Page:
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So far, we’ve covered a lot of ground (if you haven’t yet, check out Email Marketing 101: Audience Building and Email Content). We discussed building an audience, creating segmentation, and also outlined best practices for putting your email together.

Next in line is how to launch your campaign, analyze results, and maximize your performance.

On how to build your audience and email content:

Email Marketing 101: Audience Building and Email Content

Launching Your Campaign 

There are a few different ways to structure your email sends. Determining which one to use is essential to the outcomes you’re hoping to drive.

Types of emails

Much like selecting a mode of transportation, you wouldn’t take a jet plane to the grocery store or ride a skateboard cross country.

So, when launching your email, how do you marry your method of delivery with your campaign’s objectives? Here are the most common types of emails and when to use them. Their varying purposes allow you to take a holistic approach when communicating with your audience:

Maximizing Performance

Once you’ve crafted the perfect email and selected the delivery method, you may be interested in finding other ways to improve your campaign’s performance. Go no further!

With each email you send, you’re going to learn a lot. From finding your voice to determining the topics your audience is most interested in, you’ll continuously find ways to better engage your audience. You’ll also likely discover that a single communication channel may not be enough to generate awareness and drive intended outcomes. Remember, we only have eight seconds to leave an impression.

Imagine for a moment that we only had one opportunity to catch the name of a song we really liked, or a few moments to absorb the details of a complicated explanation. The human brain is designed to forget about things from time to time. 

What’s that 18th-century proverb? “If at first, you don’t succeed, try, and try again.” As marketers, we have to leverage repetition to help get our point across. That means that a successful email campaign should probably include more than just…email.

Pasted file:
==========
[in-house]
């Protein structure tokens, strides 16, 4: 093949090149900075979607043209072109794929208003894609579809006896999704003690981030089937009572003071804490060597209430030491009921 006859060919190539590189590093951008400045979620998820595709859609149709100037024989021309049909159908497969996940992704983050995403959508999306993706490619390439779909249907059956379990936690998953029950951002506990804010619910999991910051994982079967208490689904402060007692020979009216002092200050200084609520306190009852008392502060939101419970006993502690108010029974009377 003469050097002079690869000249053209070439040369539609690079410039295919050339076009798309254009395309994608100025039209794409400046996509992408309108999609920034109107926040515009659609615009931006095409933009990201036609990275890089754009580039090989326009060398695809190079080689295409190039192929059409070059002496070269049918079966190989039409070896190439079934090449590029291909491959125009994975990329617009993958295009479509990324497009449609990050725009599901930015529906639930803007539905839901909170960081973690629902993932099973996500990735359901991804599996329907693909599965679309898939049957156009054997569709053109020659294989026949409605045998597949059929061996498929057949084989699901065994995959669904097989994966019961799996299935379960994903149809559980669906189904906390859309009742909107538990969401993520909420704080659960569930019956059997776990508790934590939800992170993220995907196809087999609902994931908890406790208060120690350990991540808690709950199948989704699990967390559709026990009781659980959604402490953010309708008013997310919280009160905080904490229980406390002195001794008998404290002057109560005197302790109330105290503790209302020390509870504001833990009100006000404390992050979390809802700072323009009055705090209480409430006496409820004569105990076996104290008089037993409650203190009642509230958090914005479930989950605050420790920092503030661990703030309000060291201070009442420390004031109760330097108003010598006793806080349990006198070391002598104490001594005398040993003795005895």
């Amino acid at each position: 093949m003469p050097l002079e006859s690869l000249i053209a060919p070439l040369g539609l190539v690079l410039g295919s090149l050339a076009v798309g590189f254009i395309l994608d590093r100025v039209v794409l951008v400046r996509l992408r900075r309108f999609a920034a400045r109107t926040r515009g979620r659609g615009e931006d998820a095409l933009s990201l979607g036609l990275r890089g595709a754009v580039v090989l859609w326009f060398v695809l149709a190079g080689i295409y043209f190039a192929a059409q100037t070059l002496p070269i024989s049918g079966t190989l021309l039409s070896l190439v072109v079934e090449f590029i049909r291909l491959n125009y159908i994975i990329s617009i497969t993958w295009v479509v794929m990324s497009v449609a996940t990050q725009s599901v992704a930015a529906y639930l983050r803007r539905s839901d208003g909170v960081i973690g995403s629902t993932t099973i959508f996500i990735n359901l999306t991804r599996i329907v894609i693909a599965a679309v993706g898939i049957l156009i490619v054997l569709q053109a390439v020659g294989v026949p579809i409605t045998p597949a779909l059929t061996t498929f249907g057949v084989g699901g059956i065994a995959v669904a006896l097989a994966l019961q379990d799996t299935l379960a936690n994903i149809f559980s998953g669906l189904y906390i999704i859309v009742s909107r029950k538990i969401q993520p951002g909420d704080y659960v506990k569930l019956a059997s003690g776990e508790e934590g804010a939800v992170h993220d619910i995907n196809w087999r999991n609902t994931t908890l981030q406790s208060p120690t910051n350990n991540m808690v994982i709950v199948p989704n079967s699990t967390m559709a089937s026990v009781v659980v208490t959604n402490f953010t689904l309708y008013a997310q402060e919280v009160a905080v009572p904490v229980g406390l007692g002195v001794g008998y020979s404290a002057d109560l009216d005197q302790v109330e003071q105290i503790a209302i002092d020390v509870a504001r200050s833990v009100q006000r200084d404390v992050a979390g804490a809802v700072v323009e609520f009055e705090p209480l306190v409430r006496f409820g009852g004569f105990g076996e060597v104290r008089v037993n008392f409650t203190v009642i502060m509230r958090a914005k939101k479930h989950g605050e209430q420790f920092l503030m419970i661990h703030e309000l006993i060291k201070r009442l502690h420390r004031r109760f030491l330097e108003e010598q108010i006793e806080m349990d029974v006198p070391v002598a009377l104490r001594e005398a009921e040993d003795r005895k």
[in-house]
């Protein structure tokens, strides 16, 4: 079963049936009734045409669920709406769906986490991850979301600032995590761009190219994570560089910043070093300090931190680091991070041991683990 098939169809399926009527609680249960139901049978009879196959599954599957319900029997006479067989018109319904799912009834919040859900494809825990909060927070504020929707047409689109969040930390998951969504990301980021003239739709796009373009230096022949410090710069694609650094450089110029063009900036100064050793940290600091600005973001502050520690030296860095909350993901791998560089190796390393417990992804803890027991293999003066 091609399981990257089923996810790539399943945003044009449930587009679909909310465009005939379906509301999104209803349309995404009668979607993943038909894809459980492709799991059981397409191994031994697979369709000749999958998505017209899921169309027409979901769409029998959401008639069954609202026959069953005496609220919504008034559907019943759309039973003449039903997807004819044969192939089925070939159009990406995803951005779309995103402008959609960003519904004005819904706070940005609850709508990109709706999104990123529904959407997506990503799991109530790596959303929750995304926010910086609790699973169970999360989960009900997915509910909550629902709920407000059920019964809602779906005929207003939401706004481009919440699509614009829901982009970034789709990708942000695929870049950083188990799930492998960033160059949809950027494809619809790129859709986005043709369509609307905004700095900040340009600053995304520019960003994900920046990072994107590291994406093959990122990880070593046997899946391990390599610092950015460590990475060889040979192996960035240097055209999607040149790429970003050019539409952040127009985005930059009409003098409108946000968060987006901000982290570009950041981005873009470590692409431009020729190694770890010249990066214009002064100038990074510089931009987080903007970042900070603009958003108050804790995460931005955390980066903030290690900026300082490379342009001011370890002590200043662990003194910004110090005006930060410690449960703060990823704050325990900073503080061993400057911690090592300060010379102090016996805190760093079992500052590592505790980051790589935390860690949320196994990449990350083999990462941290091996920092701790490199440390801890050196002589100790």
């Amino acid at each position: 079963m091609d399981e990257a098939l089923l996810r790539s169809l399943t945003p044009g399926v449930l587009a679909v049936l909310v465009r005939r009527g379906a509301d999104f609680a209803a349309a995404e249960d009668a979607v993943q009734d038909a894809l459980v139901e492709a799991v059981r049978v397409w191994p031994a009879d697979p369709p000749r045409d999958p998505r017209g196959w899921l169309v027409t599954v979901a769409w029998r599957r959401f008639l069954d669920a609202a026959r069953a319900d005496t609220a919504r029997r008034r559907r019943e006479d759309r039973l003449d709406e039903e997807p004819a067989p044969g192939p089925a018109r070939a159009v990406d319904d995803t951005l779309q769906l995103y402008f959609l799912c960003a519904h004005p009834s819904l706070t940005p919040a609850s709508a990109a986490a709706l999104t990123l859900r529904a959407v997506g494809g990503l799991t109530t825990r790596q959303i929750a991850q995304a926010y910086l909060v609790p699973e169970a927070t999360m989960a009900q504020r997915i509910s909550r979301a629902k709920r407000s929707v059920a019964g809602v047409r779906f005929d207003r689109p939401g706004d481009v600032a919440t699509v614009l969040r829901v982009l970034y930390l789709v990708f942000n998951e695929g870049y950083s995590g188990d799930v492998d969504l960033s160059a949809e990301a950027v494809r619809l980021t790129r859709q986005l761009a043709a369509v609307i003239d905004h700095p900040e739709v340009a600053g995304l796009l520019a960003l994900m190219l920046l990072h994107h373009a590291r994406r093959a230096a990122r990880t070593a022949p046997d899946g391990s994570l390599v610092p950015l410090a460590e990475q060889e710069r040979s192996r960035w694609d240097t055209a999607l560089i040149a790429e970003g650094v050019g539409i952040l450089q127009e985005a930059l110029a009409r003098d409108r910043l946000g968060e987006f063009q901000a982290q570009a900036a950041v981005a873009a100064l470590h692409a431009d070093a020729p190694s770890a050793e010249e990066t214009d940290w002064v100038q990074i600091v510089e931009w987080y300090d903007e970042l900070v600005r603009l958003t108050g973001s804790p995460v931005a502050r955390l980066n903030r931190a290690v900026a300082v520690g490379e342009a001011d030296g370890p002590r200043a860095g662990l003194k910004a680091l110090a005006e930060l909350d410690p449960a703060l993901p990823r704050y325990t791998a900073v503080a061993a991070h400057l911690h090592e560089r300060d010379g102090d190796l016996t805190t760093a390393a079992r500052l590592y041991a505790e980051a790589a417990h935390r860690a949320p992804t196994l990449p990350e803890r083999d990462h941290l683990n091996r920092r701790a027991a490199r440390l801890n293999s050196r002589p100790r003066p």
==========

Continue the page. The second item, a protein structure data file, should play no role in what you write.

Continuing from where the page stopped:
So, which tools should you focus on? Here are several things you should consider as you’re trying to make the most of your message.

Leveraging advertisements and email retargeting

For the more critical email campaigns, an often-used performance maximizer is paid advertisement. This marketing activity can help to emphasize a theme, tap into a seasonal promotion, or encourage sign-up.

There are a couple of different ways to use ad campaigns to enhance your email strategy. The first is to start with advertisements and then to email those who visited your site. The great thing about this technique is that you can engage both known and unknown populations, the latter potentially driving increased brand awareness and sign-ups.

Another option is to start with emails to known populations. As a follow-up, you can target the audience you messaged with retargeted advertisements. The benefit of this is that you can isolate those who opened your email or those who expressed interest by clicking on your call-to-action (CTA). This can be a less expensive route if your audience is typically engaged and simply needed a well-placed reminder.

Brands that maximize email with complementary advertising and retargeting strategies have often seen a substantial increase in their return on investment (ROI). BustedTees is one of these brands, realizing a 390% return on investment as a result of a unified email marketing and paid advertisement campaign.

Complementing email with onsite messaging

Similar to the advertising route, reinforcing your email campaign with onsite messaging helps to recall the message and remind your audience of the actions they need to take. Onsite messages can be used in lots of different ways. Here are a couple of strategies that you might leverage to maximize your email performance: